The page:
“I interviewed people that are against the Sino-Burma pipeline. The general view is that it benefits China and Myanmar as a country, but that the Myanmar people have to sacrifice first,” says Yunfei Zhang, who heads the Yangon bureau of Xinhua, China’s state-owned newswire. The bureau was launched in 1956 with one permanent correspondent but today has 10 reporters, most of whom are Myanmar.
“[Historically] we’ve been publishing news in English and Chinese,” said Mr Zhang, who is lived in Myanmar for 10 years and is the only Chinese national on the team.  “This year we have started publishing news in the Myanmar language.”
Much of that reporting is shared on Facebook, a platform that has – in many respects – become synonymous with the internet in Myanmar. Xinhua is not the only Chinese state-run media outlet with a presence in Myanmar: CCTV, a broadcaster, has a bureau, as does Global Times, a newspaper that, unlike the other two news organisations, receives direct oversight from Chinese Communist Party.
The Chinese government has made news from its state media enterprises as accessible as possible: Xinhua licences its stories to media outlets for free, unlike Western wire services such as Reuters, the Associated Press and Agence France-Presse, which charge a fee. In countries that Beijing deems to be of strategic importance, including Myanmar, CCTV pays for its videos to be ‘promoted’ on Facebook – a bitter irony, as the social network is banned by China’s strict internet censorship.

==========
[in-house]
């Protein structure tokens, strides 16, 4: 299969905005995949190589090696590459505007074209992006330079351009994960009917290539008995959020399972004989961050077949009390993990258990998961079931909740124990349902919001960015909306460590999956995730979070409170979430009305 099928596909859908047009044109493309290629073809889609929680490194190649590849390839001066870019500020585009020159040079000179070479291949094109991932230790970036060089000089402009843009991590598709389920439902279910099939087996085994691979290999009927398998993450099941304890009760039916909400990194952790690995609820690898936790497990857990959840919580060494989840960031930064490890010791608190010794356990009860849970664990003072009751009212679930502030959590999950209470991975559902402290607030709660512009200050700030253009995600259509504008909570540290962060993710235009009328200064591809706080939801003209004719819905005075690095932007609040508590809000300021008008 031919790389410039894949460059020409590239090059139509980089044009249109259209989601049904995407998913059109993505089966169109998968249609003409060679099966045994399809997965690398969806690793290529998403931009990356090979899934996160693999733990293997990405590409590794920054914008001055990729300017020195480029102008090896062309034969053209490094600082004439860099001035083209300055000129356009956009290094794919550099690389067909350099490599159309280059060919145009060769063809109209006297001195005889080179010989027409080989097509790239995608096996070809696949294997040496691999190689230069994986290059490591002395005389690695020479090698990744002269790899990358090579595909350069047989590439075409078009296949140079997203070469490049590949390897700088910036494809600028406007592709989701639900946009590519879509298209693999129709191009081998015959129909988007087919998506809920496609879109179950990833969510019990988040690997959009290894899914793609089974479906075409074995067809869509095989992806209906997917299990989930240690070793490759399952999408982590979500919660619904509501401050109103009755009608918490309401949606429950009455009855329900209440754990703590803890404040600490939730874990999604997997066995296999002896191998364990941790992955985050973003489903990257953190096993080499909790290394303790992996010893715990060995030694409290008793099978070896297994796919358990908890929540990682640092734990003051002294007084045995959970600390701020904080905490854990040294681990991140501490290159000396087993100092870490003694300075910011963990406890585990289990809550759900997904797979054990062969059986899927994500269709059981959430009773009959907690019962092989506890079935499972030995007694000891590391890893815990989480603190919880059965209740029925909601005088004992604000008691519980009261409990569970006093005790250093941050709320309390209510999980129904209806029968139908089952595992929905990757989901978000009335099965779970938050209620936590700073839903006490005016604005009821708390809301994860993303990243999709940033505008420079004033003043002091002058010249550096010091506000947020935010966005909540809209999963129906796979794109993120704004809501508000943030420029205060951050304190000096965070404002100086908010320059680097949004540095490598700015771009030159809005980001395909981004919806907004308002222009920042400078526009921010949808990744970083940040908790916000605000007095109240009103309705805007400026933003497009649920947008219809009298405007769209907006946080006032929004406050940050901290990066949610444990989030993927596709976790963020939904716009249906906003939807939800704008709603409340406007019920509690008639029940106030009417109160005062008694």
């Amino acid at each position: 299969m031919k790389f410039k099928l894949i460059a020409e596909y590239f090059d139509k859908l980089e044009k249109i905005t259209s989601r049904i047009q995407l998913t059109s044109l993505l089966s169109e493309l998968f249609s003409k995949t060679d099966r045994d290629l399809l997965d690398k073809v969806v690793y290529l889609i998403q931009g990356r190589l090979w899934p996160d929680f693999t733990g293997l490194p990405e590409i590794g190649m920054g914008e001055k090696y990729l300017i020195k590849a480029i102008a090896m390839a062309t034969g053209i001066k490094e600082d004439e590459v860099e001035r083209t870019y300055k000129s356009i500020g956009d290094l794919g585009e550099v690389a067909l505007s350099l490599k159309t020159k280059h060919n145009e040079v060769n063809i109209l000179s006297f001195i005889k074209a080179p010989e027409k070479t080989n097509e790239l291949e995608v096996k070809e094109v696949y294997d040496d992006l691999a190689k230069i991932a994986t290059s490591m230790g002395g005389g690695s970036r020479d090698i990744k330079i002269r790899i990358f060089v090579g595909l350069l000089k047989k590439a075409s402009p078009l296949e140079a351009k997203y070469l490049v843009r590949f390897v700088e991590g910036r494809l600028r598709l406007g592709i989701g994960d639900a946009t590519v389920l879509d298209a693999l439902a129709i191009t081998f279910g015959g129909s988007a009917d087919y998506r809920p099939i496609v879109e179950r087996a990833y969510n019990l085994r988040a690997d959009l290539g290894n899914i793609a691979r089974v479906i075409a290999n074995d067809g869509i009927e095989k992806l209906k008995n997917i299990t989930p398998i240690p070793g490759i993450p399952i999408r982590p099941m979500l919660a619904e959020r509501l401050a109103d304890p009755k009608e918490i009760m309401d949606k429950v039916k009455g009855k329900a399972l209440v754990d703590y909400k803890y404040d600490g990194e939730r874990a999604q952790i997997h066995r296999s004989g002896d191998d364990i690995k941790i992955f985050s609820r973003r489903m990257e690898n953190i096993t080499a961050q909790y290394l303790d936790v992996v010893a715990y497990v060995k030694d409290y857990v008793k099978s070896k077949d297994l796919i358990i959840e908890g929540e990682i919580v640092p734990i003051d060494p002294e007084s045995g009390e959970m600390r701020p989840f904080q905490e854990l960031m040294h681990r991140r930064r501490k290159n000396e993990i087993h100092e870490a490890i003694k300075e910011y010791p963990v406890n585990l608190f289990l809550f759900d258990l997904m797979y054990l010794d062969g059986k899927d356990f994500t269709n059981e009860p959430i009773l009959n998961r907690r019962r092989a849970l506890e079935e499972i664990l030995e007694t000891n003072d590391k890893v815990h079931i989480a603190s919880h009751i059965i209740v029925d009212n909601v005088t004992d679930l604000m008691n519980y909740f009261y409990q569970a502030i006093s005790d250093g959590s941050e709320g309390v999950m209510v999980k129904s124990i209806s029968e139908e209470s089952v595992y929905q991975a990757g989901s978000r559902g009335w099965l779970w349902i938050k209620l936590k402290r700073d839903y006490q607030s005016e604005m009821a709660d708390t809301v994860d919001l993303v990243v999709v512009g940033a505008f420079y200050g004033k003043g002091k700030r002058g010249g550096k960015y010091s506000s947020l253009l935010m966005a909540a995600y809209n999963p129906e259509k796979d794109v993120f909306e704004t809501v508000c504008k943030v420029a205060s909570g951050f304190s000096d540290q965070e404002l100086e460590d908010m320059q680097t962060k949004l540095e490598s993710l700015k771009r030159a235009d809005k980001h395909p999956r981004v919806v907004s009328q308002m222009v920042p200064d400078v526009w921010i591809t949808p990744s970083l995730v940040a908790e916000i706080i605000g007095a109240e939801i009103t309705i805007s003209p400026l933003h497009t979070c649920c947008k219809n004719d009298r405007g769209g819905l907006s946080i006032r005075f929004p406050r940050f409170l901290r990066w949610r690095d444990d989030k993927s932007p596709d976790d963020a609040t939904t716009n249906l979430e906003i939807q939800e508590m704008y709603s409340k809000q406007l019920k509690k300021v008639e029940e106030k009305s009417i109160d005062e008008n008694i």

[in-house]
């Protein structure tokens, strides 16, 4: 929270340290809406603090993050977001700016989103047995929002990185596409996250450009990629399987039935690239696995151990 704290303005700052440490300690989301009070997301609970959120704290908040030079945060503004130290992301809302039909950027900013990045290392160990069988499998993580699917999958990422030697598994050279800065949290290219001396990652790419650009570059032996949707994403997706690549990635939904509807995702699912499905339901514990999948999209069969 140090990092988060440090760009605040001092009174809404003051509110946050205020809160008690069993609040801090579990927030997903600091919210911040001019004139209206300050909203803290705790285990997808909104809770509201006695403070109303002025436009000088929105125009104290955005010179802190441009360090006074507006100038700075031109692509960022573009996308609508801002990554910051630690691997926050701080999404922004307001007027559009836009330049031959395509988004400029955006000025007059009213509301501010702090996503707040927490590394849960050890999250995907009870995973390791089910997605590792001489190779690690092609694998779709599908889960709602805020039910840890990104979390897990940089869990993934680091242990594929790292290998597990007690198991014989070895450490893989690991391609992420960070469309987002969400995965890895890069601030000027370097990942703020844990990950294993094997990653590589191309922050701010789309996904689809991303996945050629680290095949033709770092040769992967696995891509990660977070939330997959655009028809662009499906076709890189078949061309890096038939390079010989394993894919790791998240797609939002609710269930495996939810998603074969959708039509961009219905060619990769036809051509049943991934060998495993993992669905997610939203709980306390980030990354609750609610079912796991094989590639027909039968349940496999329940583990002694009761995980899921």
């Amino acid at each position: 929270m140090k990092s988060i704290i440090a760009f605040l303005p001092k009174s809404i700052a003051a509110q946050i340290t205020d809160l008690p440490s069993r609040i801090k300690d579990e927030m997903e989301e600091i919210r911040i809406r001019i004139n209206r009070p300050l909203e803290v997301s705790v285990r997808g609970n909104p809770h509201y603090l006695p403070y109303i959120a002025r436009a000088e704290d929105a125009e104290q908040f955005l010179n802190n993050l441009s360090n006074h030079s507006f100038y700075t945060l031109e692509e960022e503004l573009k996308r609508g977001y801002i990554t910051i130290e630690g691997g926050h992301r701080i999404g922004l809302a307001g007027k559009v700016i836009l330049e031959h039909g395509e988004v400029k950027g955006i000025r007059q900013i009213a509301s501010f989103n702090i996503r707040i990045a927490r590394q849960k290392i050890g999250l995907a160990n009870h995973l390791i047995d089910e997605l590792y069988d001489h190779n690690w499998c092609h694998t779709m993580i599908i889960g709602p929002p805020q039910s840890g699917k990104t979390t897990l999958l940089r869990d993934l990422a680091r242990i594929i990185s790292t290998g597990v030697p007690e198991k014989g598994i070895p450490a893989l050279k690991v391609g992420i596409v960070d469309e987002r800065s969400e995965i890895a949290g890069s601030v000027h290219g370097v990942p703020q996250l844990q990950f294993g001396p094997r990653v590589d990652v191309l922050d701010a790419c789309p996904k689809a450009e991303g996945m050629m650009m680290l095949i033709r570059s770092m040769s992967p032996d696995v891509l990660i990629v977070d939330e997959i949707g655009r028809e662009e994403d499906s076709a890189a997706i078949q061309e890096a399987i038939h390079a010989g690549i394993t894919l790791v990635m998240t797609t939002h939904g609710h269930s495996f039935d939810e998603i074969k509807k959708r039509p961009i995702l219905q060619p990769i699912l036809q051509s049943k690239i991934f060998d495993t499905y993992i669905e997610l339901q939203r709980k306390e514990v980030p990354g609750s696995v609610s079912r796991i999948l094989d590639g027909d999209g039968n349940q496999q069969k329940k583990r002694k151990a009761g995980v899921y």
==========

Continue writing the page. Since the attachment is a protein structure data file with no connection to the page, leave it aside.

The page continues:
If Facebook ‘likes’ are a sign of cultural capital, China sits firmly in the middle of its geopolitical peers and rivals in Myanmar. Its 60,000 followers are dwarfed by the nearly half-million Facebook users that follow the US embassy, but Beijing is comfortably ahead of India, whose embassy has a meagre 6,000 followers.
Is China’s state-owned media just propaganda, as its detractors claim? “Why aren’t people criticising NHK, Voice of America or BBC?” says Mr Zhang. “They are all government funded.”
Public diplomacy in Myanmar extends further than the media. France, Germany, the United States and the United Kingdom have all established institutions promoting culture, and, to varying degrees, political education and the development of civil society. The American Center and the British Council, underwritten by the US State Department and the UK Foreign and Commonwealth Office respectively, operated before the change of government in 2011, and provided hard-to-access materials deemed politically sensitive by the former military junta. 
Similarly, China has established in Myanmar two “Confucius Institutes” – a global network of cultural and language-learning institutions linked to universities and high schools. There are more than 1,000 such institutes worldwide, with the overwhelming majority in Europe and the United States. Beijing also provides thousands of scholarships a year for students to study in Chinese universities. On September 6, Myanmar state media reported that the Myanmar and Chinese governments inked a ‘reciprocal’ deal to establish “cultural centres” in both countries.
Keeping a consistent message – throughout all of China’s public diplomacy efforts – is a key concern, and Xinhua unapologetically reports from the ‘China point of view,’ said Mr Zhang. “We value balanced reporting, but we try to keep things positive.”
But there are limits to what Xinhua will publish, and Mr Zhang concedes that some contentious issues are off-limits. “[We are] not like most news agencies, who report critically,” he said. “Myanmar is a developing country, and we are not Big Brother, judging what is wrong or right. We see Myanmar as a friend, and we prefer to report on business, economic development, and culture.”